Of the 10,000 elite athletes competing in the Rio Olympics, it’s safe to assume none traveled here more comfortably and with more pampering than the 229 horses in the Equestrian events. These “equine athletes,” as they are referred to, did not fly coach. They did not stand in long security lines, face flight delays or have to bring their own snacks on board.
They flew here nonstop from Miami, London and Liege, Belgium, in customized stalls on 767 and 777 cargo planes that accommodate up to 34 horses per flight. The planes carry professional grooms and one or two veterinarians to cater to the passengers’ every need. The catering menu features 14,000 pounds of feed (Lucerne, Bermuda grass and Timothy are the hays of choice), 40 liters of water per horse, and plenty of sugar cubes for the horse with a sweet tooth.
“They’re happy chewing away at 32,000 feet,” said Martin Atock, the managing director of Peden Bloodstock, a German company specializing in equine transport that is handling the logistics of all the horses from 43 countries at these Olympics. “These are high-performance athletes and we want to make sure they arrive here in peak competitive form, so we make things as swift, smooth and stress-free as we can.”
Pilots are instructed to take off and land more gradually and gently than usual, and avoid sharp turns. The planes feature controlled temperature zones. The horses are loaded into 4-foot wide stalls at ground level and raised onto the plane. The stalls can fit three horses, but these are Olympians, so they fly two to a pallet.
The transport reportedly costs between $20,000 to $25,000 per horse, and most of that is covered by the Olympic Organizing Committee.
“I don’t know if I’d call it first class, but definitely business,” said U.S. Olympic show jumper Kent Farrington of Wellington, whose horse Voyeur arrived on Sunday. “Most horses that compete on the world stage have lots of experience flying. Just like us, it’s not that uncomfortable for them. We have great staff that look after them, and they get snacks.”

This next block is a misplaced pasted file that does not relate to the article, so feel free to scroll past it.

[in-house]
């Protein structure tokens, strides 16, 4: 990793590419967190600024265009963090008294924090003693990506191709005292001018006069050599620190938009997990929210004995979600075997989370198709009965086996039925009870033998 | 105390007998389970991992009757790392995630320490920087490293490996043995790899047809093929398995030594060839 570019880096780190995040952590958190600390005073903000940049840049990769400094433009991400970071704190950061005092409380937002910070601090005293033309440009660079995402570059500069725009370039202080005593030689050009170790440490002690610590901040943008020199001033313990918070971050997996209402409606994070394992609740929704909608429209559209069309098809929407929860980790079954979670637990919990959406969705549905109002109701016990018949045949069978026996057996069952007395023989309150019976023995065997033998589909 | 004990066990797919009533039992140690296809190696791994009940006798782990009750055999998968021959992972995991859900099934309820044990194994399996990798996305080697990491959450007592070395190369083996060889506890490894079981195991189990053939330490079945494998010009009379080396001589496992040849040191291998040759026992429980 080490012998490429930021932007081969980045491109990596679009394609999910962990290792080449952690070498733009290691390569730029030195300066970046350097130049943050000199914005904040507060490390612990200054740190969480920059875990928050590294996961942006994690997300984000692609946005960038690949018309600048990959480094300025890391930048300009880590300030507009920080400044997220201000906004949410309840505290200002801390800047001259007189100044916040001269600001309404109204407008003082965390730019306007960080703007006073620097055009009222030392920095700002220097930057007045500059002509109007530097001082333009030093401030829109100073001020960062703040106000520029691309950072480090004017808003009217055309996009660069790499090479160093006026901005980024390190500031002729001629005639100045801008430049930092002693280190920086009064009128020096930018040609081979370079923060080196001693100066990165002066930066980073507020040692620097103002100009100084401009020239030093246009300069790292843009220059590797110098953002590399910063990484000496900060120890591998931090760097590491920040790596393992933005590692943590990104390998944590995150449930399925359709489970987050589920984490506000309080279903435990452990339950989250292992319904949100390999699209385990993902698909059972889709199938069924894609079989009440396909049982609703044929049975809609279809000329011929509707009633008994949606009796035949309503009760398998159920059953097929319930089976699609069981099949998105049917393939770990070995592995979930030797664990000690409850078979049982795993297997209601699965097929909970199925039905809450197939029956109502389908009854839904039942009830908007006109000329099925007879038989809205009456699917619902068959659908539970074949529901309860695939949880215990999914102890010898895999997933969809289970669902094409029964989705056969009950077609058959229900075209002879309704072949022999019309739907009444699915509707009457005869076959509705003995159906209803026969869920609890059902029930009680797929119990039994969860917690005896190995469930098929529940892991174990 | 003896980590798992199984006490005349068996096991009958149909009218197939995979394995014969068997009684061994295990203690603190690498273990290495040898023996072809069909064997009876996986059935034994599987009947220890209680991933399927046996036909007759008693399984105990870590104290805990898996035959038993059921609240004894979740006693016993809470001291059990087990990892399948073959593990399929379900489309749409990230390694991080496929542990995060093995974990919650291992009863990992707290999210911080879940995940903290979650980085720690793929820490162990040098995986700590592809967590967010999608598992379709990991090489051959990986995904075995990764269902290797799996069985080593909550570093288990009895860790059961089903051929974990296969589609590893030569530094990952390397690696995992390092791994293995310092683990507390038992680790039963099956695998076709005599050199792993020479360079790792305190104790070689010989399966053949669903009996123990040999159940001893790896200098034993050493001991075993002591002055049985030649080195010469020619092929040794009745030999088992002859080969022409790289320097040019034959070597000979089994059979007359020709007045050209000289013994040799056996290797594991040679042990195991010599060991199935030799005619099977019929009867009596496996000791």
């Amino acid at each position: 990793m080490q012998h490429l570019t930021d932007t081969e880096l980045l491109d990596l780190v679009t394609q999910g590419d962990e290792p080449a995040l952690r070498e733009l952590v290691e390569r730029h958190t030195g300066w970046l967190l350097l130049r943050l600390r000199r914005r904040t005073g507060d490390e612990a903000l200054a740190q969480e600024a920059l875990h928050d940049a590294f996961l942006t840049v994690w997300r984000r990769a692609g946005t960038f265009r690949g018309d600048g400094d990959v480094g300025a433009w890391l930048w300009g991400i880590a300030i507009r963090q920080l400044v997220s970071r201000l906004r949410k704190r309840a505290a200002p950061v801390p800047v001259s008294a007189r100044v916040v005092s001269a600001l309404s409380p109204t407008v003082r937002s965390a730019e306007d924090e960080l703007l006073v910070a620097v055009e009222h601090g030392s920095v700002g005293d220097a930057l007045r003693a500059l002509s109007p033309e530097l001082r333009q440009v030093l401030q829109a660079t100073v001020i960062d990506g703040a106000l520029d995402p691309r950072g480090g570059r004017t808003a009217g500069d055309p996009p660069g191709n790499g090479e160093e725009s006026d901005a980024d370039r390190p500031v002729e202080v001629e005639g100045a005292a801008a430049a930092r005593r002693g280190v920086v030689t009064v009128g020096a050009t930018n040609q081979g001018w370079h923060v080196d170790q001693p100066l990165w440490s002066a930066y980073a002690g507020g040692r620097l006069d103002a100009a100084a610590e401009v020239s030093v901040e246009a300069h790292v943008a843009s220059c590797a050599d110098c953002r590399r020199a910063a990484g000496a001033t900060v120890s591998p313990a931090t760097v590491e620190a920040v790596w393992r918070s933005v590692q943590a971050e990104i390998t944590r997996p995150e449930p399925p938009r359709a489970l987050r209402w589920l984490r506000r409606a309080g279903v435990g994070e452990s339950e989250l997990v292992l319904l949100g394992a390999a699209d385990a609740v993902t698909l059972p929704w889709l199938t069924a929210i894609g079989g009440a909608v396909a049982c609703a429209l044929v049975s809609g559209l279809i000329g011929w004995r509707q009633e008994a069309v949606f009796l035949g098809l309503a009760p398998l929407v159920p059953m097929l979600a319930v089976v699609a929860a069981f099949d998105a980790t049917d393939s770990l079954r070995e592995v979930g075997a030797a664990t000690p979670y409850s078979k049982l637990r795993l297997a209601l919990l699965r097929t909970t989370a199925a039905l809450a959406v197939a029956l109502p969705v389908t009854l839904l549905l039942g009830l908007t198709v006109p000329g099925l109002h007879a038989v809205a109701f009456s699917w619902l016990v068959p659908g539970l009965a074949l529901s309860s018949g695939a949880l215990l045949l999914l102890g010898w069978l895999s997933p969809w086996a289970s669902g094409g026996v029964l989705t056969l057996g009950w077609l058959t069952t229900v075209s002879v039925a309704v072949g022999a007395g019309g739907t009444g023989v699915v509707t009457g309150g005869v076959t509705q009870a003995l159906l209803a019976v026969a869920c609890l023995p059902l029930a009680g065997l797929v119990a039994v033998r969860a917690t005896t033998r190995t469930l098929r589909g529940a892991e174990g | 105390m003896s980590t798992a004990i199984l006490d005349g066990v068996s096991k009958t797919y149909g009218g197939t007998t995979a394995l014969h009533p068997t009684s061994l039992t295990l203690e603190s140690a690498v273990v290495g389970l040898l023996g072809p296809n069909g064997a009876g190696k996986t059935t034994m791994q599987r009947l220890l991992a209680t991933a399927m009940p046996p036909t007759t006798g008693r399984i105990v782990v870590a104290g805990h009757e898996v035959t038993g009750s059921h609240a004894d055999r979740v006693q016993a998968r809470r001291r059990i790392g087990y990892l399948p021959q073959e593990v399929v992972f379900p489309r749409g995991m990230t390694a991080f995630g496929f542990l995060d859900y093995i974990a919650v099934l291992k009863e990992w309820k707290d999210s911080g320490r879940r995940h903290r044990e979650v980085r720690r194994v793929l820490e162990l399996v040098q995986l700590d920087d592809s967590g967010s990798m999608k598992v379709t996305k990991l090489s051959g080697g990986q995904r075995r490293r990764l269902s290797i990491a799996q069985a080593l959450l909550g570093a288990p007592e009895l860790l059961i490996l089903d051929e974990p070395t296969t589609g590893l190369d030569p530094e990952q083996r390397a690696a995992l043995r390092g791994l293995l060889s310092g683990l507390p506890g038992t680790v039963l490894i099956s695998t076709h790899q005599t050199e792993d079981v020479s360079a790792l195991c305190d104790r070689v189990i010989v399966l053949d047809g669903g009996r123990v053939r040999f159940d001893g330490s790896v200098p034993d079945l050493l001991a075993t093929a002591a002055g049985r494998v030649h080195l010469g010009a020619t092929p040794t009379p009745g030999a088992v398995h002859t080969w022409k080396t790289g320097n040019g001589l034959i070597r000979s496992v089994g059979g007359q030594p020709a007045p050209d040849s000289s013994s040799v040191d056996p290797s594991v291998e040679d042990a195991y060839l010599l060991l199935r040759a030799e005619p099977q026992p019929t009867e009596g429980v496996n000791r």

Horses typically weigh more than 1,000 pounds, so with the seven tons of feed, 10 tons of equipment and up to 34 horses on a flight, there are weight restrictions on their luggage. Each horse is allowed to bring one hay net, a bucket, a rug to stay warm and extra water.
The flights to Rio have ranged from eight and a half to 12 hours, and these experienced world travelers remain standing the entire flight, but they don’t seem to mind. They like to nap standing up, and they have different sleeping patterns from humans, so they don’t tend to suffer from jet lag.
“These horses are experienced and travel better than people would expect,” said U.S. jumper Lucy Davis, who is competing with her horse Baron. “People always ask me, ‘Do you have to tranquilize them?’ and I don’t think any of them had to be. Only in emergency. They’re herd animals, so if they’re all together, which they are on the plane, even though they’re in boxed stalls, they can hear each other and feel their presence and that is calming.”
Atock, a former competitive rider from Ireland, has helped organize the equine travel and logistics for the past eight Olympics. And Peden Bloodstock has been in the business since the 1970s. They leave nothing to chance.
They brought in horse trailers from Europe to transport the animals from the Rio International Airport to the Diadora Olympic Equestrian Center. The trailers travel with a police escort. They try to have the horses’ flights land and take off very late at night or very early in the morning to avoid rush hour traffic.
On Thursday, Atock arranged for eight horses which had already competed to fly direct from Rio to Miami on a flight that arrives in Miami at 4:30 a.m. There were five American horses, three Canadian and one from Puerto Rico. They flew a 767 charter from Tam-Lan airlines.
The Rio airport installed a special ramp to make the trip between plane and trailer as easy as possible for the horses.
The horses’ Olympic digs are quite nice, as well.
They are staying in 170 square-foot stalls in a modern complex that provides massages, a shoe shop, filtered water, wash stalls, grooms and medical staff. The catering operation is first-rate. Fifty tons of Timothy hay was imported from the United States, shipped in three containers via ocean liner. There is also a 10-ton supply of Bermuda grass, three tons of alfalfa, four tons of carrots, a half-ton of apples, and 6,000 pounds of oat and corn cereal grains.
Horses like to rest of pine shavings, so there are 7,000 pounds of those, plus shredded paper for those horses that are allergic to the pine.
“We are responsible for the health, transport, quarantine and logistics for all the horses at the Rio Olympics and Paralympics,” Atock said. “These animals are here to perform at the highest level, and we have to provide optimal conditions for them. Horses are mammals, just like us, and they are very, very intelligent. But they can’t say, ‘I’d like this,’ or ‘I need that,’ so we have to anticipate all their needs and make sure they are as happy as possible.”